The Department of Energy will offer $74 million to geothermal pilot projects that tap into heat several miles underground, in a bid to unlock massive amounts of renewable electricity.
The funding, announced last week, will go to up to seven pilot projects. Funding recipients will test whether a new kind of geothermal technology called EGS—enhanced geothermal systems—could be an economic way to transform heat almost anywhere on the planet into electricity.
It is part of the Biden administration's efforts to halve greenhouse gas emissions by 2030 and transition to a zero-carbon grid by 2035. Geothermal energy has already been an effective way of generating power for decades, but it is currently limited to a handful of regions with active volcanoes, hot springs and geysers.
DOE's funding is aimed at accessing heat buried deep inside the planet, which is in theory available everywhere. While current geothermal plants use hot water from geysers to operate turbines, ESG effectively builds human-made geysers. The method generates carbon-free power by injecting a flow of cold, high-pressured water into rock, where it is heated up and then travels through pipes back above ground.
More than 5 terawatts of heat resources exist in the United States, according to DOE—enough power to meet the electricity needs of the entire world. A recent analysis from the agency projects that successful development of EGS could provide 90 gigawatts of power to the U.S. grid by 2050.
“The attractive thing about EGS over the conventional geothermal systems is that it's taking advantage of heat everywhere, on every continent, at five to 15 kilometers depth,” said Stuart Simmons, a research professor at the Energy and Geoscience Institute at University of Utah. “The funding will provide the seed investments to further de-risk the technology and [help] its geographic spread.”
Like gas and coal power plants, geothermal systems can respond to fluctuating power demand. That means that they complement solar and wind power, which are vulnerable to changing weather conditions, said Mark White, a geothermal expert and a mechanical engineer at Pacific Northwest National Laboratory. An EGS system, for example, could theoretically increase power output during peak demand by increasing the flow of water injected into rocks.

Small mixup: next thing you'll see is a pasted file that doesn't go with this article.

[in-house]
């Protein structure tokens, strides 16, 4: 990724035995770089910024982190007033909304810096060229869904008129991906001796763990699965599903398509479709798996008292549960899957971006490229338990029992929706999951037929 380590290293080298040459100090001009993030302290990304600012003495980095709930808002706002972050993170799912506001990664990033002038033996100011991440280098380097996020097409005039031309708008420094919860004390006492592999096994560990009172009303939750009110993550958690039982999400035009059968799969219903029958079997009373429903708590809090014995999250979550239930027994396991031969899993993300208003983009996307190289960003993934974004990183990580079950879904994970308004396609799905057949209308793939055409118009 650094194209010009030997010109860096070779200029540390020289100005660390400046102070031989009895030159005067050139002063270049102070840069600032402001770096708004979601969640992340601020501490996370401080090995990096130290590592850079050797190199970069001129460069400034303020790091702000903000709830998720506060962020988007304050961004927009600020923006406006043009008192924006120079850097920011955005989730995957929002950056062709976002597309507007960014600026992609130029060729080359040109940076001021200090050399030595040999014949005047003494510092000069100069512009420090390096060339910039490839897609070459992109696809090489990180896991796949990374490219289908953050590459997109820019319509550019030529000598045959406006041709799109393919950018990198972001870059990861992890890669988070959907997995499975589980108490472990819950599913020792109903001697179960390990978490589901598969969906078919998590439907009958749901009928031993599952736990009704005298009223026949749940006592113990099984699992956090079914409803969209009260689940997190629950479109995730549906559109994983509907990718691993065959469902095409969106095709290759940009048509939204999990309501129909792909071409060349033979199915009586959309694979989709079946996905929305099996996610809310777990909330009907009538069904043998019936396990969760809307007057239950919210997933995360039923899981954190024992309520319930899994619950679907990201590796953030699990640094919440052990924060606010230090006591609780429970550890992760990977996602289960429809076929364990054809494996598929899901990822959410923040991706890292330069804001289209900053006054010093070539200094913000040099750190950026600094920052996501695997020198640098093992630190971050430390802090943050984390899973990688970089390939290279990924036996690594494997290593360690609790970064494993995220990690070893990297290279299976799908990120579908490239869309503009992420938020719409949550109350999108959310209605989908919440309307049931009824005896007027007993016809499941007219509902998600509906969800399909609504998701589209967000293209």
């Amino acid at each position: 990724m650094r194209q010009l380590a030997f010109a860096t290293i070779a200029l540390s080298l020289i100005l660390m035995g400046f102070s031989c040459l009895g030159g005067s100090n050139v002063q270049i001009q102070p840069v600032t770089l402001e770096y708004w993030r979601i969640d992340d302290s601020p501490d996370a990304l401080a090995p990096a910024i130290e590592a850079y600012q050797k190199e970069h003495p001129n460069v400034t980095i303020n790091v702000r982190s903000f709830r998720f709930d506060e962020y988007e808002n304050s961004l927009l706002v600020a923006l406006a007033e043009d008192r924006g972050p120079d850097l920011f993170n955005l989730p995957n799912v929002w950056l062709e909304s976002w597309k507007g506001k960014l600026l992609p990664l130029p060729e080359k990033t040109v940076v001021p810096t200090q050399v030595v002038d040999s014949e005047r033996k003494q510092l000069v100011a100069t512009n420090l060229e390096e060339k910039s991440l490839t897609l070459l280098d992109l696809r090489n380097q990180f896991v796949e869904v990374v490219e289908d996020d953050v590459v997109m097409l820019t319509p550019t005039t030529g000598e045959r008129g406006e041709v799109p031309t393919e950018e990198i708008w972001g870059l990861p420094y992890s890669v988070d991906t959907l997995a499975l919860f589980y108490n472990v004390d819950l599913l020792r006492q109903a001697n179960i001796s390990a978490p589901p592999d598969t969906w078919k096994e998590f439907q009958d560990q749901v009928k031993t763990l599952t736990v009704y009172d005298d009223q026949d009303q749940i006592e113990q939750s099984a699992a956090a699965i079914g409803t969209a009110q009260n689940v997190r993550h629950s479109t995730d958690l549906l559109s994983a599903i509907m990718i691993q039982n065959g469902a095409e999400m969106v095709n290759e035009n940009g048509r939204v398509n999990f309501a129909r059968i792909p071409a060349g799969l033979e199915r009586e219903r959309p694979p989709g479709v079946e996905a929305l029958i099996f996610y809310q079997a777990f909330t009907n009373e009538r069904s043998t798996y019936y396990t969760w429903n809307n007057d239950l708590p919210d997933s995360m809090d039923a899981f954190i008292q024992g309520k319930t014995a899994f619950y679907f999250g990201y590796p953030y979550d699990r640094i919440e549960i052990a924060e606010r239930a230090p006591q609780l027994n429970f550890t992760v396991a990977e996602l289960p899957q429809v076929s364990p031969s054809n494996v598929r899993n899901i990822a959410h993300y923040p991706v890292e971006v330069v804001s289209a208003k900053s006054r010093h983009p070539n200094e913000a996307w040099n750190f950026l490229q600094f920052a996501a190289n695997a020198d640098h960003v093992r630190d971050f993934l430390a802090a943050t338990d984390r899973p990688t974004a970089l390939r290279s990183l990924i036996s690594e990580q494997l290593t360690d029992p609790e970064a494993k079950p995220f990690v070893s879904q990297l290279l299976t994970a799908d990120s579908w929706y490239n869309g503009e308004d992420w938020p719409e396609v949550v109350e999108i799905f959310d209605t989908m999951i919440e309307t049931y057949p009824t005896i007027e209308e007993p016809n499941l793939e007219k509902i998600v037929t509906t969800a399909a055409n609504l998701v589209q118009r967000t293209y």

Simmons said the hefty price tag for drilling is the biggest challenge to building commercially viable EGS. Developers would need a very hot fluid for efficient power generation, which means they would need to drill several miles deep into the Earth’s crust, rendering projects prohibitively expensive.
Minimizing the drilling cost is key to achieving DOE’s goal of reducing the cost of geothermal generation by 90 percent to $45 per megawatt-hour by 2035.
Both Simmons and White said costs have come down in recent years. The Utah Forge, a major EGS testing project, has figured out ways to reduce drilling times by 20 to 30 percent, leading to cost savings, said Simmons, who also works for the project.
The method is similar to that used by the oil and gas industry in fracking. Developers first drill a well and inject high-pressured water to crack up underground rock. A second well then pumps up the water, now hot from flowing through the fissures.
Successful EGS projects require multiple rounds of fracturing to connect those two wells — the drilling skills that the hydraulic fracking industry mastered nearly a decade ago.
Enhanced geothermal systems might provide a valuable opportunity for oil and gas industry to transition to a low-emission business with their existing expertise and capital investments, White said.
“You see a lot of these oil companies being very interested in geothermal right now because there’s a natural transition from [fracking] expertise to geothermal,” he said.
Reprinted from E&E News with permission from POLITICO, LLC. Copyright 2023. E&E News provides essential news for energy and environment professionals.